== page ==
Structural learning

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Dan Braun (2013), Scholarpedia, 8(10):12312. doi:10.4249/scholarpedia.12312 revision #137262 [link to/cite this article]
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Curator: Dan Braun

Structural learning in motor control refers to a metalearning process whereby an agent extracts (abstract) invariants from its sensorimotor stream when experiencing a range of environments that share similar structure. Such invariants can then be exploited for faster generalization and learning-to-learn when experiencing novel, but related task environments.


Theoretical Background

Adaptive Control

Adaptive control theory is a branch of control theory in which some of the properties of the system that we wish to control are unknown and therefore need to be identified (Åström & Wittenmark, 1995; Sastry & Bodson, 1989). The primary step of system identification is aimed at determining what are the relevant inputs and outputs of the system, the dimensionality and form of the control problem (e.g. linear, nonlinear), the relation between the control variables, their range of potential values and the noise properties associated with them. This constitutes the problem of structural adaptive control. If the type of model is identified and only the parameters of this fixed model need to be determined, one deals with parametric adaptive control. The theoretical literature has primarily investigated parametric adaptive control as this allows the adaptive control problem to be turned into a parametric optimization problem for which established system identification techniques can be employed. For the problem of structural adaptive control no standard methods are available.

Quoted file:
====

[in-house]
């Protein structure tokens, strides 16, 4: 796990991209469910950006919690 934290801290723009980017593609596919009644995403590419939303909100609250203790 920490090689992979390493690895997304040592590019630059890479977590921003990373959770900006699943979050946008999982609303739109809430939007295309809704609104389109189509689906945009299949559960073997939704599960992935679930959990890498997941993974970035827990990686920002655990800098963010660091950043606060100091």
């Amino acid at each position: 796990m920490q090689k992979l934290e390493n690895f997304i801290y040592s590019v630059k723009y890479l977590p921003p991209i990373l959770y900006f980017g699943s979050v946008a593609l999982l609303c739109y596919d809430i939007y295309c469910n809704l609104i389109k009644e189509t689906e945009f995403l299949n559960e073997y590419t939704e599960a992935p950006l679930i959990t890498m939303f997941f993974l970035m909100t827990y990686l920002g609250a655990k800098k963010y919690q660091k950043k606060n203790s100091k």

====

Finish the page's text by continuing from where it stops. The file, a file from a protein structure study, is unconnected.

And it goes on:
Bayesian Networks

A Bayesian Network is a graphical model to efficiently represent the joint distribution of a set of random variables (Pearl, 1988). In the case of sensorimotor learning these random variables could be $N$ variables for the sensory input $I_1, I_2, \ldots, I_N$ (e.g. retinal input, proprioceptive input, or later stages of neural processing) and $M$ variables for the motor output $O_1 ,O_2 , \ldots, O_M$ (e.g. muscle activations or earlier stages of neural processing). The dependencies between these variables are expressed by arrows in the network indicating the relation between any variable $X_i$ (such as $I_j$ or $O_k$) and its direct causal antecedents denoted as $parents(X_i)$ . Thus, depending on a particular network structure $S$ with model parameters $\theta_S$ the joint probability distribution \[ P(\mathbf{X}|S,\theta_S)=P(X_1, X_2, \ldots, X_{N+M}|S,\theta_S) \] can be split up into a product of conditional probabilities \[ P(\mathbf{X}|S,\theta_S) = \Pi_{i=1}^{N+M} P(X_i|parents(X_i),S,\theta_S) . \] The structure $S$ of the network determines the dependencies between the variables—that is the presence or absence of arrows in the network determining the factorization—while the parameters $\theta_S$ of that structure specify the dependencies quantitatively. Accordingly, structural learning refers to learning the topology of such a network, whereas parametric learning means determining quantitatively the strength of the connections given by the structure.

Experimental Evidence

Cognitive Science